Back to Blog


How to restart a Kubernetes Pod

Everything you need to know about restarting a Kubernetes Pod, including rollouts, update strategies such as RollingUpdate, OnDelete and Recreate.

What if I told you there is no way to restart a Kubernetes Pod? Well, there isn't. But don't worry, there are ways to achieve a similar result.

Restarting a Pod is equivalent to duplicating a Pod, and then deleting the original one. While there's no command to restart a specific Pod, you can do that via resources that manage Pods, like a Deployment or StatefulSet.

Let's see how that works!

How to restart a Pod in Kubernetes

Restart Pods managed by a Controller โ€” such as Deployment or DaemonSet โ€” is possible via the kubectl rollout restart command. Here's an example:

kubectl rollout restart -n default deployment/nginx

The command above will restart all Pods managed by the nginx deployment in the default namespace.

If you prefer using GUI instead of the terminal commands, you can also restart pods using Aptakube. Here's an example of using Aptakube to restart a deployment. Note now Kubernetes performs the restart in a way that is safe and does not cause downtime to your service. We'll explain more about this in the next section.

While this is not strictly a restart because it requires a Create + Delete, it technically looks like a restart, except that the Pod Name and IP will be different. If you're using a Service to access your Pods (which you should), then having a new IP would not be a problem as the service would transparently route traffic to new Pods.

Safely restarting Pods using Update Strategies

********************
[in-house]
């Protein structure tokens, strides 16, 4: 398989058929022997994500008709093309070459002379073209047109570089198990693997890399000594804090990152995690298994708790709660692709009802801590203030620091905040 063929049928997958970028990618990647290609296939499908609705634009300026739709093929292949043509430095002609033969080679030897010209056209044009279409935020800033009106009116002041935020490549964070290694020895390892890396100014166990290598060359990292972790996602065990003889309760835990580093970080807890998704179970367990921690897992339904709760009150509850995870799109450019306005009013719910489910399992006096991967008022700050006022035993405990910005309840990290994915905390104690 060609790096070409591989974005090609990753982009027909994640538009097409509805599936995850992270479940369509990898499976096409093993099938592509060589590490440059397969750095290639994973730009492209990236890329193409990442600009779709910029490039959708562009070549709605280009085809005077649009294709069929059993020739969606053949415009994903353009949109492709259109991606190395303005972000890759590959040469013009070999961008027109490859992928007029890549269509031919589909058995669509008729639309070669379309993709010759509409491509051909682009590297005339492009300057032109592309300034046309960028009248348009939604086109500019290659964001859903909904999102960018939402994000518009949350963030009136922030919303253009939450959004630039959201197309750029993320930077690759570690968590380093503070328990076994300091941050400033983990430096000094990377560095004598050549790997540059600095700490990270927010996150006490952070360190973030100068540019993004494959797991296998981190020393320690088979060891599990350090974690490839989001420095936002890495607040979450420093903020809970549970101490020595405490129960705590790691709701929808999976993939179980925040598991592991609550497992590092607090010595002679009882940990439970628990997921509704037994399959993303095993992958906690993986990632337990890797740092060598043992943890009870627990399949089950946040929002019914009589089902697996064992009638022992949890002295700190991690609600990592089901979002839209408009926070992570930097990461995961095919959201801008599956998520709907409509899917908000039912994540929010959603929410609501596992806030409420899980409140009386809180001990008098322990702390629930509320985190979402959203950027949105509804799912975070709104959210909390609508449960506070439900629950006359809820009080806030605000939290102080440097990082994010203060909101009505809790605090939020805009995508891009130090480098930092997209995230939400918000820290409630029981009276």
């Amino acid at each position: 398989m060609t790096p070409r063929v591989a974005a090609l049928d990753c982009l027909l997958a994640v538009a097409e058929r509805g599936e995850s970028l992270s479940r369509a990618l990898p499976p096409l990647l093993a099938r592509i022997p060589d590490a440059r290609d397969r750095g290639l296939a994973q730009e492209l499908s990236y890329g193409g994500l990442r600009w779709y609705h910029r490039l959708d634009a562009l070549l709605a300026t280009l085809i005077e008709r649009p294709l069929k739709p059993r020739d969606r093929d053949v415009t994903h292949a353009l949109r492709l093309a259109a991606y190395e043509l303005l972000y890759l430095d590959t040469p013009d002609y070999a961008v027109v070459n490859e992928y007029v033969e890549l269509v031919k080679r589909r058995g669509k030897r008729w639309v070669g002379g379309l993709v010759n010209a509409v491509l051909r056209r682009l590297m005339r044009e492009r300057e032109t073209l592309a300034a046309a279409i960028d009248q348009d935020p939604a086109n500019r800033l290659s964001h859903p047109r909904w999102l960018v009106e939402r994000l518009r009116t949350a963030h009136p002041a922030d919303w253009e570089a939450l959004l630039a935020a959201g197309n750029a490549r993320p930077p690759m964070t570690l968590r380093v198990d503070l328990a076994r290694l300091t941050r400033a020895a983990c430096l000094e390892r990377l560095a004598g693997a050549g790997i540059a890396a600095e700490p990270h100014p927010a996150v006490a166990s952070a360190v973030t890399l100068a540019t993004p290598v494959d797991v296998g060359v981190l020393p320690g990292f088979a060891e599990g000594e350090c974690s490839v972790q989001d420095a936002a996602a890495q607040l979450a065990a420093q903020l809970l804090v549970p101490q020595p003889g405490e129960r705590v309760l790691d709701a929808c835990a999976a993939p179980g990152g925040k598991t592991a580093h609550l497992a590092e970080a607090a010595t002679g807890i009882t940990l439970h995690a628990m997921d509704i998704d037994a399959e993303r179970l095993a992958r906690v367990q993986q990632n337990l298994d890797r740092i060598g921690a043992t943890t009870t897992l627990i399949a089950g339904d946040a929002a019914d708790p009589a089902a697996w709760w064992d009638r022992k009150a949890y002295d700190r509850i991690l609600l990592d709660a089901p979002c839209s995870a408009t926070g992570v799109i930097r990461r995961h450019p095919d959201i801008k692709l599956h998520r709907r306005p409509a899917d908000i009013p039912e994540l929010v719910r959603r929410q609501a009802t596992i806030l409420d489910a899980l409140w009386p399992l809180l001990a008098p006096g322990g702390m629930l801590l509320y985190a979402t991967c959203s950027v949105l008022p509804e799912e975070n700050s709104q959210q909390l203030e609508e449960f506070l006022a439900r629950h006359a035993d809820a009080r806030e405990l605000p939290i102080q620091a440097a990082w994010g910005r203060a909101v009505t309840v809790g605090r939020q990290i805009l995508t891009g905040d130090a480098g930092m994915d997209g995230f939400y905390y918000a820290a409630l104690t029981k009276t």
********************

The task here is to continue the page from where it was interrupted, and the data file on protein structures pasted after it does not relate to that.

How Kubernetes handles rolling restarts depends on the update strategy defined in the parent resource. There are 3 update strategies to choose from

  • RollingUpdate: With this strategy, Kubernetes will first create new Pods using the same template as the existing ones, After a number of Pods are in the Ready state, Kubernetes will then start deleting older Pods. This is performed until all new Pods are Ready, and older Pods are deleted. There are additional parameters to control how quickly this update should happen. See video above for a visual example of rolling update. This is the default strategy for Deployments, DaemonSet and StatefulSet, and the recommended strategy for most use cases.
  • Recreate: This strategy will first delete all existing Pods before creating new ones. Use this strategy carefully as it may cause downtime to your service. This is only available for Deployments.
  • OnDelete: This strategy will wait until the Pods are manually deleted before creating new ones. This is especially useful to have a manual control over the update process. This is only available for DaemonSet and StatefulSet.

๐Ÿ‘‹ That's all folks, I hope you find this short article useful.

Tired of using Kubectl? ๐Ÿ˜“

Experience hassle-free Kubernetes management with a powerful GUI.

Screenshot of Aptakube showing a list of pods from 2 clusters in a single view